Clearly, there is a lot to be learnt and this is where the established event organisers have an advantage.  They have a core of members and a trusted community to give them a little more breathing space to ‘get it right’.

Jeremy Wise puts this in context:

“We are lucky to have a customer base of returning delegates and speakers that trust us when we say that the online version will get you those same insights as the 2019 edition did.  However, a huge challenge for any business going through change or delivering a product is gaining that trust of new faces that may have not worked with us in the past”.

Presentation Skills

I have attended some 2020 online event presentations where it is clear the presenters have had no training in how to set up their AV, backdrop, etc.  This is a real problem because delegates who have been moved by their event organiser to an online event for the first time and attend a substandard presentation (let alone event as a whole), will be put off signing up for future online events – irrespective of the improvements that will inevitably follow in the coming years.

Speakers will also need to be trained and given close guideline as to the presentation requirements.  Lara Paemen (IFMA Europe) sets high standards for IFMA presenters and does ‘try-outs’ to determine if the person is right for the format and has adequate video presentation experience.  Simon Burger (MAD) is considering pre-recorded presentations to ensure quality and consistency.  Maggie is not so sure ‘pre-recorded’ would be acceptable to her Workplace Trends’ audience.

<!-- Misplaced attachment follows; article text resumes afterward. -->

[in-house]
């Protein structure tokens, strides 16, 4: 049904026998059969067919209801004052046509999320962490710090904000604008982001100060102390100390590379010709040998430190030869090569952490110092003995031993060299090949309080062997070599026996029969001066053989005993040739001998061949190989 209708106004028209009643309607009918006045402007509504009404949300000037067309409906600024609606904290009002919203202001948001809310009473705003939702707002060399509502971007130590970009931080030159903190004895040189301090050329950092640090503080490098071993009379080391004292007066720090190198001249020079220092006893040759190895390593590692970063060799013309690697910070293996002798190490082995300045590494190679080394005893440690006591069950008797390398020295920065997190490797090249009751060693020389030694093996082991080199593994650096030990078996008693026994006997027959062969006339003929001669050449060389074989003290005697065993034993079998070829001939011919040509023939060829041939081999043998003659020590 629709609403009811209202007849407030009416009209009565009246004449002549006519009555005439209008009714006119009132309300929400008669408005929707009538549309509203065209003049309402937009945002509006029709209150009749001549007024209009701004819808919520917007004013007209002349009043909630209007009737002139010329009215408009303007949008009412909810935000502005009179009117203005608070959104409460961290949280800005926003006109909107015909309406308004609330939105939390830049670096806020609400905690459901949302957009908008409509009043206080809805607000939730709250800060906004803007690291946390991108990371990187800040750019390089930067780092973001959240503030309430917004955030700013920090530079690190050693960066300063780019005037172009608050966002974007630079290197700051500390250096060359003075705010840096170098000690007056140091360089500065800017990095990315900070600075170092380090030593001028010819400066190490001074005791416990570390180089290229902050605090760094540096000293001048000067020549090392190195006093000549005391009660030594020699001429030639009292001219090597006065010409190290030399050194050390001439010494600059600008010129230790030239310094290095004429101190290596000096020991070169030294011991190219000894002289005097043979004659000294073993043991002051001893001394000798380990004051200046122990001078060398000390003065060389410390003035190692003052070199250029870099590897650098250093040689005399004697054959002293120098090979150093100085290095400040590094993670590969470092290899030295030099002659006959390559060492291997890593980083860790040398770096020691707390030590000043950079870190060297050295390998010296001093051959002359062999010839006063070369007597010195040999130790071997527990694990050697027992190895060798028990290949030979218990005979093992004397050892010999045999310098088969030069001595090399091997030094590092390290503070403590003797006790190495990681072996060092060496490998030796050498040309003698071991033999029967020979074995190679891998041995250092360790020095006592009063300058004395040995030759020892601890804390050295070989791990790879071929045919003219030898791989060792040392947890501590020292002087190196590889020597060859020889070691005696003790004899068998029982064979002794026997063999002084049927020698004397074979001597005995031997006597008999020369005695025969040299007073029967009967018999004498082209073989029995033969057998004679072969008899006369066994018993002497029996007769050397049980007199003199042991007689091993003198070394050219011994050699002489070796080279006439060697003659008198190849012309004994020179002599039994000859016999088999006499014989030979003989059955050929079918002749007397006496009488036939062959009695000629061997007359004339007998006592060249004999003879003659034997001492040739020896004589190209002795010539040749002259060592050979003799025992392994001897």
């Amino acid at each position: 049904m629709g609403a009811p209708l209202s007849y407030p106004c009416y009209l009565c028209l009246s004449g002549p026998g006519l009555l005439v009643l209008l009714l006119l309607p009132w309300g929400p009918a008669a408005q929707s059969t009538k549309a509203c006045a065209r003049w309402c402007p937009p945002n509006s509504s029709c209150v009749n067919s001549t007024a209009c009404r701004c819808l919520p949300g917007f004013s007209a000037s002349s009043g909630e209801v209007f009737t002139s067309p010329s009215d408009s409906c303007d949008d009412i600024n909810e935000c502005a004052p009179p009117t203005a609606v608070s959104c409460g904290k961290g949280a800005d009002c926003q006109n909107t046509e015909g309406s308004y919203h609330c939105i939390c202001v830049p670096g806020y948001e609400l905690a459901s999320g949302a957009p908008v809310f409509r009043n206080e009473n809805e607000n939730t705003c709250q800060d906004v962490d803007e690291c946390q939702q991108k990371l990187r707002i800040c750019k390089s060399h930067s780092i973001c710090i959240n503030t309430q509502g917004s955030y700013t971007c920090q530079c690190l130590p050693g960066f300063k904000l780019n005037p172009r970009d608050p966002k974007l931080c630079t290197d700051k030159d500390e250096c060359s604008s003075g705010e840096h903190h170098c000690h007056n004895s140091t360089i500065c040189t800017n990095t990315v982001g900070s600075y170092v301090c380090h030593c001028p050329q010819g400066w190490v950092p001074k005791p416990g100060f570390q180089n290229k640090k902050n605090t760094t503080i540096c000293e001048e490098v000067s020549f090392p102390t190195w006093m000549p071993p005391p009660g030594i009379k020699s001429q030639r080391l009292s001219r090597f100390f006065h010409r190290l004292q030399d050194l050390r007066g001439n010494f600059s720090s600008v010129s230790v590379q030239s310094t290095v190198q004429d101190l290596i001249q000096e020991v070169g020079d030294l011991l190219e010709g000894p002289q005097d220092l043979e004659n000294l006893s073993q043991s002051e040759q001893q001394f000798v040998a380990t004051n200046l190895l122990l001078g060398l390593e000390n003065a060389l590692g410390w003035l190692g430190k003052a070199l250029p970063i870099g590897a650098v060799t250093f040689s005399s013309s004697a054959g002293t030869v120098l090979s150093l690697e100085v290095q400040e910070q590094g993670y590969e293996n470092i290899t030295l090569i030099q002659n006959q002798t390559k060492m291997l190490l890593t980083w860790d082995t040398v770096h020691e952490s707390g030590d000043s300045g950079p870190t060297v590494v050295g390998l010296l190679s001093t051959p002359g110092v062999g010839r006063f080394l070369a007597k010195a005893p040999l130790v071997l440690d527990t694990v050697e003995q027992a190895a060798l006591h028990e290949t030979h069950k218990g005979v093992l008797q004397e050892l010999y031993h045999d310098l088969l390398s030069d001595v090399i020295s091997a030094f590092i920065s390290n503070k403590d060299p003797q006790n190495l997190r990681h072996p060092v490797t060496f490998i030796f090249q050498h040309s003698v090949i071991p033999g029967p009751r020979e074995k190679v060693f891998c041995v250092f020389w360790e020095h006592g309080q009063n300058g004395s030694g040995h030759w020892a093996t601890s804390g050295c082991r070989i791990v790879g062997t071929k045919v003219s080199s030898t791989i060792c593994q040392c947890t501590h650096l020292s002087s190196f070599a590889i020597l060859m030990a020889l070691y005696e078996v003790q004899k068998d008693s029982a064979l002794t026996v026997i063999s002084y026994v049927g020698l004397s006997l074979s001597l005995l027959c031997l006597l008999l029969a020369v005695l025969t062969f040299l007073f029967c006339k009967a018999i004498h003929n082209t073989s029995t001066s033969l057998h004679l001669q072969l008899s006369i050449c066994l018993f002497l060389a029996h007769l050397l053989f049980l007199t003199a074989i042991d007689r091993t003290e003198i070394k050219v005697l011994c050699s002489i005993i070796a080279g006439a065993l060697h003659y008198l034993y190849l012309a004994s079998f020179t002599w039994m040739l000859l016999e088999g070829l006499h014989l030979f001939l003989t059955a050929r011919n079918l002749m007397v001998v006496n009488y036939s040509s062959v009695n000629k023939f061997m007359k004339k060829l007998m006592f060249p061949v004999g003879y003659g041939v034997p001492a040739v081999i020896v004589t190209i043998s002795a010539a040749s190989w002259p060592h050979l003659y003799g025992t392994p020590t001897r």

Lara also observes: A webinar of half a day it is exhausting – even if the sessions are 20 mins long”.  How will this ‘presentation fatigue’ be managed for presentation team and audience alike?

Toward a new Business Model

No one really knows what business model will work for the Workplace Sector.  The event organisers and the sponsors are to a greater or lesser degree unfamiliar with the economics of the online conferencing industry.

What is clear is that the price point for attendance will be completely re-evaluated.  For example, attendance at a CoreNet Global Summit usually costs about USD 950 for a 2-3-day event.  The online event is about USD 140 (see here) but with no dinners, refreshments, networking opportunities, etc.  So any like-for-like price comparison is difficult.

The loss of networking opportunities is front of mind.  Jeremy Wise comments:

The loss of {networking} is prominent and should be reflected in attendee pricing …  As long as the event … doesn’t lose the in-depth and usable content that can be brought back to the workplace, the event is a success.  At the end of the day, that is why people are tuning into industry events. There is also something nice about having the ability to take in the same knowledge from the comfort of your home. ”